“Location, location, location” may be the real-estate agent’s mantra. But a Christchurch web interaction design firm Left Click has found its locale no object to landing a global contract to rebuild Harcourts' back-end systems, and public websites.
LeftClick’s six staff are putting the finishing touches on a new online listing system that will be used by 5000 Harcourts staff across the real-estate agency's 600 global offices. The back-end system took nine months to create, says Left Click founder Alan Cox.
The company will now embark on designing a series of new-look public websites for Harcourts worldwide. Cox says the new customer-facing sites will incorporate Web 2.0 features. Elements may include social networking features and “mash-ups”, such as the ability to select the address of a house you’re looking at, then use an Ajax feed to overlay desired features – such as the nearest schools or shops or demographic data – on a Google map.
Harcourts Chief Technology Officer Jason Wills says his company investigated a number of existing off-the-shelf property listing systems, his company realised it needed to develop its own system to meet its goals. It began what he describes as “an exhaustive worldwide search” for a company to design its interface systems, ultimately landing with LeftClick.
LeftClick was able to parlay success upgrading Harcourts’ Australasian sites into the worldwide deal, says Mr Cox, which is worth around $200,000 to his company. Harcourts board members visited Left Click’s Christchurch office, and also spoke to its existing clients, who include AMI and National Bank.
Harcourts was impressed by LeftClick’s “guinea pig” design approach, says Mr Cox, which involves a clients’ employees being plonked in front of a PC then observed as they use their company’s existing systems.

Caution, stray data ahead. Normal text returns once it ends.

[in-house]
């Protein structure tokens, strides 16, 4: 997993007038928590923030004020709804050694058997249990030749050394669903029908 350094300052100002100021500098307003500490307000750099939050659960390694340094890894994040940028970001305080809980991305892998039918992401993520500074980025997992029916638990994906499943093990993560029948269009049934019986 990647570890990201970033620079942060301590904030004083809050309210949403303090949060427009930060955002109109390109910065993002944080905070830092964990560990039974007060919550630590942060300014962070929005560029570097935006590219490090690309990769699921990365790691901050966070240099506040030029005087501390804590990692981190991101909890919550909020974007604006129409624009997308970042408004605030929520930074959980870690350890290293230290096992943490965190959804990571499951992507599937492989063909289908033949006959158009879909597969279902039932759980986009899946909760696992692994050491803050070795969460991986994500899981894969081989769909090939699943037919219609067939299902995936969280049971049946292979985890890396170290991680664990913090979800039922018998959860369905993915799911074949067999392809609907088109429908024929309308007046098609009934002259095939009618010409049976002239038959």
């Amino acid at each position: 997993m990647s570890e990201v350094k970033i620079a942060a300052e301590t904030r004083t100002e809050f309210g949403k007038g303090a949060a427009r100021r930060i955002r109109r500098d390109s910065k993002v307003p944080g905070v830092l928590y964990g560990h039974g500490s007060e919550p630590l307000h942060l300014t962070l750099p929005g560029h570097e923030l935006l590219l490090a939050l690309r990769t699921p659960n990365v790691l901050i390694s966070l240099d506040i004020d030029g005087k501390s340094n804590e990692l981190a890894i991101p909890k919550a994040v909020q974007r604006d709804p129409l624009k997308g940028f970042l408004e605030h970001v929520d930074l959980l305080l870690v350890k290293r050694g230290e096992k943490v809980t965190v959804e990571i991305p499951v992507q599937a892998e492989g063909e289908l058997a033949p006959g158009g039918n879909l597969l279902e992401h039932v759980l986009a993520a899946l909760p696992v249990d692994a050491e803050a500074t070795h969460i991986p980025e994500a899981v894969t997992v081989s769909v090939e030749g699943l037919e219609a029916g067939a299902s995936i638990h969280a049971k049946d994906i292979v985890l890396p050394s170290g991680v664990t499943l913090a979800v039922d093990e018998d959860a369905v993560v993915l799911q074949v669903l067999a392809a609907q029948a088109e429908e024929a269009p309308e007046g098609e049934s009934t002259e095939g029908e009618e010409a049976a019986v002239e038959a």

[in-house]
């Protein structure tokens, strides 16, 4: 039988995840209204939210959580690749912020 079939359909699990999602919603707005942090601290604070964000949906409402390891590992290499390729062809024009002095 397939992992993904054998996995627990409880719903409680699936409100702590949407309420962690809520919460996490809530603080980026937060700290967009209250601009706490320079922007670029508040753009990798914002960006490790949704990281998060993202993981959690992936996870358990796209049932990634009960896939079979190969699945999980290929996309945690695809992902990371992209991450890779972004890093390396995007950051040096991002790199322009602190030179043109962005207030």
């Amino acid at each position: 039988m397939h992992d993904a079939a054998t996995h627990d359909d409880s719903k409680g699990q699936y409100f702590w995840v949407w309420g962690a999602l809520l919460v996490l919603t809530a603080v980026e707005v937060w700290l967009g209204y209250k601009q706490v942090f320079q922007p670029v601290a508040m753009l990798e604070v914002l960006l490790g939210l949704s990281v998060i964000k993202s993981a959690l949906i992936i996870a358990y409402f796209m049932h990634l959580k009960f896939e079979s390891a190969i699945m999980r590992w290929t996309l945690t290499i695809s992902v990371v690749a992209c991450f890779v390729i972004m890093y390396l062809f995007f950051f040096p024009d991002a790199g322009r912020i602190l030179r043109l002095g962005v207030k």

In Harcourts’ case, LeftClick’s four-month study led the Christchurch design company to recommend Harcourts not just upgrade its decade-old online booking system, but extend its website project to a full ecommerce makeover including facets like contact management and email marketing.
“We try to identify low-hanging fruit and make changes that deliver the biggest bang for buck in the shortest amount of time,” says Mr Cox of LeftClick of his company’s strategy. His focus was to upgrade “horizontal slices” of Harcourts accounting, property management, contact management and other online systems almost immediately then upgrade them incrementally, rather than make the company wait a year for “vertical” big bang upgrades in each area.
The new-look Web 2.0 Harcourts public websites are set to go live during March 2009. The first-stage revamp of the new property management system will be followed by further upgrades over the next 12 months, says Mr Cox.
This article is tagged with the following keywords. Find out more about MyNBR Tags
- Cookie company Mrs Higgins eaten up by Rangatira
- Industry's problems can't be blamed on recreational fishers
- Mahia, we have a problem: Rocket Lab scrubs Tuesday launch
- Craigs captures NZX's top performers of the year in 'SEX GASP'
- Global interest in New Zealand's first bitcoin real estate transaction
Most listened to
- Marlborough Sounds developer Joe Lupi explains why using bitcoin is a novel idea for selling a section
- Agriculture Minister Damien O'Connor outlines details of the new definition of mānuka honey
- Tuanz boss Craig Young on the pros and cons of Chorus' proposal for a shared mobile network
- XRB's Warren Allen says key audit matter reporting is lifting audit quality
- NBR Radio: The best interviews, with Grant Walker – updated daily